Credit: Daniel Dreifuss (file)

Governor Gavin Newsom announced on Wednesday at noon the required closure of certain indoor gathering places: restaurants, wineries and tasting rooms, movie theaters, family entertainment centers (such as bowling alleys and batting cages), zoos, museums, and cardrooms. The measures go into effect immediately in 19 counties, including Santa Barbara, and will be sustained for at least three weeks.

California crested 6,000 deaths today, with 110 people dying in the past 24 hours, Newsom said, from a disease that targets the elderly and those with pre-existing conditions, attacking the lungs and other organ systems throughout the body, including the brain and kidneys, and leaving lasting damage. The demographic has skewed toward younger people in California and Santa Barbara County, however. Newsom stated that in addition to deaths, positive tests were also on the rise. The 19 counties had been on a three-day watch list for steeply climbing cases of COVID-19 and include neighboring Ventura, Kern, and Los Angeles counties.

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New cases in Santa Barbara hit a peak yesterday with 96 new cases, a county high outside the Lompoc Penitentiary infections, and an additional death that raised the total to 29 who are known to have died of COVID-19 in the county since April. Sixty people were hospitalized — a 13 percent rise over two weeks ago — and 21 are in intensive care beds, 16 percent of those available.

Newsom added that the businesses newly closed could modify their operations to outdoors or pick-up, which many Santa Barbara restaurants have busily implemented in recent weeks. He emphasized that bars and brewpubs must close, which was ordered in Santa Barbara County on June 28. Locally, bars that included food and sit-down service in conjunction with restaurants were excluded from the “bar” category.

[After this story was posted, Public Health announced the emergency permits that allowed food service at drinking establishments — and permitted them to remain open — would be rescinded as of July 2 at 5 p.m.]

State beaches remained open this weekend, Newsom said, but the parking areas will close. Modifications are in effect at larger parks, he added. (See California State Parks for more.)

Santa Barbara’s City Council tied on a vote Tuesday, June 30, to close the beaches ahead of the three-day holiday, thus they remain open. The county made the decision to leave beaches, parks, and trails open over Memorial Day in May but warned that parking lots would close if social distancing was not maintained. They, too, remain open for the Fourth of July weekend, “with strict physical distancing enforcement by various agencies,” Public Health spokesperson Jackie Ruiz stated.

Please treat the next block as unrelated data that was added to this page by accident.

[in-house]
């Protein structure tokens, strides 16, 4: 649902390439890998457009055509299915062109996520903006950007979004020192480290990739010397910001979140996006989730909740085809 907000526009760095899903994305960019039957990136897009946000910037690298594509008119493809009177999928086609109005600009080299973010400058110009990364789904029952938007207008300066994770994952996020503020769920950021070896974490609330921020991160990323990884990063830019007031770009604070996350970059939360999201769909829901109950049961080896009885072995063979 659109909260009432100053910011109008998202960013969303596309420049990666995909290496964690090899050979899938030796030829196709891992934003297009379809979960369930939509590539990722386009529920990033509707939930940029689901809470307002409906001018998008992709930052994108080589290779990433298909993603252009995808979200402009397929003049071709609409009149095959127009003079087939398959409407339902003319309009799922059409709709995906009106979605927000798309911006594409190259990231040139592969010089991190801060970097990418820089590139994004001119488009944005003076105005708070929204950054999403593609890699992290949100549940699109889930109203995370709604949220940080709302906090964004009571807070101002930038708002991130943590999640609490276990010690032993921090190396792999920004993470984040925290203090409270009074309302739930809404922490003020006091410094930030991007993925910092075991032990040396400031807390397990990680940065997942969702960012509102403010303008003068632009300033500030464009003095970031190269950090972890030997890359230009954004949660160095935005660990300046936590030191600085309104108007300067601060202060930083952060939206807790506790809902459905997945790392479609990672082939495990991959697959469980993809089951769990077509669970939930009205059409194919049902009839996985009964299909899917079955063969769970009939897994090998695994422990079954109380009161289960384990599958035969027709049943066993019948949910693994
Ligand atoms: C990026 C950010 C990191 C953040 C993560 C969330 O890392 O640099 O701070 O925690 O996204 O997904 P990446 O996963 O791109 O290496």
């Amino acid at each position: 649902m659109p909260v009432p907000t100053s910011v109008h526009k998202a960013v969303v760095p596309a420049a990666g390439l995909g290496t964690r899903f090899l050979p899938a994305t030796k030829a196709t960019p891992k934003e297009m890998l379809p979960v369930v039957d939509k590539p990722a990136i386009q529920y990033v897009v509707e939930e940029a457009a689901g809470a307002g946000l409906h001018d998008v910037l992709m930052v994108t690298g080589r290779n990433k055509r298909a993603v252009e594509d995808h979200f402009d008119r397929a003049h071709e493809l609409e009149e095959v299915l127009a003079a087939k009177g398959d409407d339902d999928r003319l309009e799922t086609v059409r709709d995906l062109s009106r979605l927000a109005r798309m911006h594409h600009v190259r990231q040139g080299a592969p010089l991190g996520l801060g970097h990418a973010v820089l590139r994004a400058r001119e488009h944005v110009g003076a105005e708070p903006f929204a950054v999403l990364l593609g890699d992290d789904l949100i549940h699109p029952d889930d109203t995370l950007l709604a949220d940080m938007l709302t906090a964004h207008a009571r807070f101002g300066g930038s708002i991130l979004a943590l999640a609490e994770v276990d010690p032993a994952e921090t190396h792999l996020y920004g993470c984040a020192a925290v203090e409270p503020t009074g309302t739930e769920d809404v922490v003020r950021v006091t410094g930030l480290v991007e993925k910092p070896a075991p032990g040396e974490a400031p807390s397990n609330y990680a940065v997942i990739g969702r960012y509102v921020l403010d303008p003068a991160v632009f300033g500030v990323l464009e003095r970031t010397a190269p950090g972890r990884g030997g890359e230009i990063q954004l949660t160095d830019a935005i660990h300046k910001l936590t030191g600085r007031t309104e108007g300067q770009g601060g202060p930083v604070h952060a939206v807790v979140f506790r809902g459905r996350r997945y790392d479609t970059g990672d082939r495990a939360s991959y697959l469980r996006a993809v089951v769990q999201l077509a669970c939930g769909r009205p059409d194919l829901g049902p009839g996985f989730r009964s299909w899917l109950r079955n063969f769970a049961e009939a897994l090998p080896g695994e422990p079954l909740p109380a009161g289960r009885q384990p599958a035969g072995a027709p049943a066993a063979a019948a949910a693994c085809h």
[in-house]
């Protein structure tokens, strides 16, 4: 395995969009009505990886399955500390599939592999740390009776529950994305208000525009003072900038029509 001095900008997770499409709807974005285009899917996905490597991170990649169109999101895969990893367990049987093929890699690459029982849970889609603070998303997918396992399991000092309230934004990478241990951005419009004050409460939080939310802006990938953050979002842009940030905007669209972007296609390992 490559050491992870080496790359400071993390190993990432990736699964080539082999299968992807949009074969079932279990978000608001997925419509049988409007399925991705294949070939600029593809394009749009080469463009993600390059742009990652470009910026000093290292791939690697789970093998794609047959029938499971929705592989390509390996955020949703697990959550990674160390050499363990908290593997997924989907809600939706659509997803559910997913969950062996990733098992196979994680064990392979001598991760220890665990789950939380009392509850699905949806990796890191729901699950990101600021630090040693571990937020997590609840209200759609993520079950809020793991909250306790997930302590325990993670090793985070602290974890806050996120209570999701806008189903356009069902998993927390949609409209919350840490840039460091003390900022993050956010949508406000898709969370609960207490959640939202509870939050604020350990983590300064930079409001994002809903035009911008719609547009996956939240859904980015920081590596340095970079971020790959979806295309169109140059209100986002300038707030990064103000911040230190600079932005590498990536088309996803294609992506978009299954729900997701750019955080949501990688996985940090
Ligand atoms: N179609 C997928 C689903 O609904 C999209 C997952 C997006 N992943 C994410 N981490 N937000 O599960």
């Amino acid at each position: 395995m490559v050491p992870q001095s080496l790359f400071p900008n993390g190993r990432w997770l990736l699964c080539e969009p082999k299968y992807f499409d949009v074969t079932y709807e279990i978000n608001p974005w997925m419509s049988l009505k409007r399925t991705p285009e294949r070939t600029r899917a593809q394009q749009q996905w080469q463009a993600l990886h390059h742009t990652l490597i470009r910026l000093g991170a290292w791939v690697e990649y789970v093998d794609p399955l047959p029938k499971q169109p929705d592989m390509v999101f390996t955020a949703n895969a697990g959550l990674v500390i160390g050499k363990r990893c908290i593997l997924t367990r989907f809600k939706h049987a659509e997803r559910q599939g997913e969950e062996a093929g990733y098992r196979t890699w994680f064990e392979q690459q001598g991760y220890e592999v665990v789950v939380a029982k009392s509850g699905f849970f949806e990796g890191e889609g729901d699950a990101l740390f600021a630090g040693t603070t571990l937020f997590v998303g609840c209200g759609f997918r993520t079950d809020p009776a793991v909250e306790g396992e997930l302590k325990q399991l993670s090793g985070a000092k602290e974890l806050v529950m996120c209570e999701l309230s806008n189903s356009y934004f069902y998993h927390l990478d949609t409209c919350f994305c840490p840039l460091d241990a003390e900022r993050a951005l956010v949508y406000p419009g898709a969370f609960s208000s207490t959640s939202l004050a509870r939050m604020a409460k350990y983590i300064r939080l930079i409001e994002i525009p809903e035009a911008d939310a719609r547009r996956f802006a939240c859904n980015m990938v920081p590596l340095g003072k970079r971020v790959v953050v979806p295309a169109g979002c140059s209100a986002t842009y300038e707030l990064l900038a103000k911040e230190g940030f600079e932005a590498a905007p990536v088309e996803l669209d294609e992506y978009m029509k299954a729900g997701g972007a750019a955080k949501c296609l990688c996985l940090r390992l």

[The city issued a statement late this afternoon that beach parking would close Friday, July 3, through Sunday, July 5.]

The governor also asked Californians to change Fourth of July plans that included more than one household gathering in order to lower transmission of the disease. Both Santa Barbara and Goleta have canceled their scheduled fireworks displays. Santa Barbara County Fire sent a notice that even “safe and sane” fireworks were outlawed in every area except the cities of Santa Maria, Guadalupe, and Lompoc.

“California is seeing the virus spreading at alarming rates in many parts of the state, and we are taking immediate action to slow the spread of the virus in those areas,” said Newsom. “We bent the curve in the State of California once, and we will bend the curve again. But we’re going to have to be tougher, and that’s why we are taking this action today.”

Santa Barbara County Public Health was not immediately available for comment on whether a new order was forthcoming locally.

The governor’s statements at his press conferences don’t always align with what the California Department of Public Health ends up mandating, Supervisor Gregg Hart said in a phone call after this story was first posted. Counties have learned to wait until the department issued a statement, he said, and talks often take place between state and county officials on what would really work. He expected the county order would come in the next 24-48 hours.

At the Santa Barbara Independent, our staff is working around the clock to cover every aspect of this crisis — sorting truth from rumor.  Our reporters and editors are asking the tough questions of our public health officials and spreading the word about how we can all help one another. The community needs us — now more than ever — and we need you  in order to keep doing the important work we do. Support the Independent by making a direct contribution or with a subscription to Indy+.


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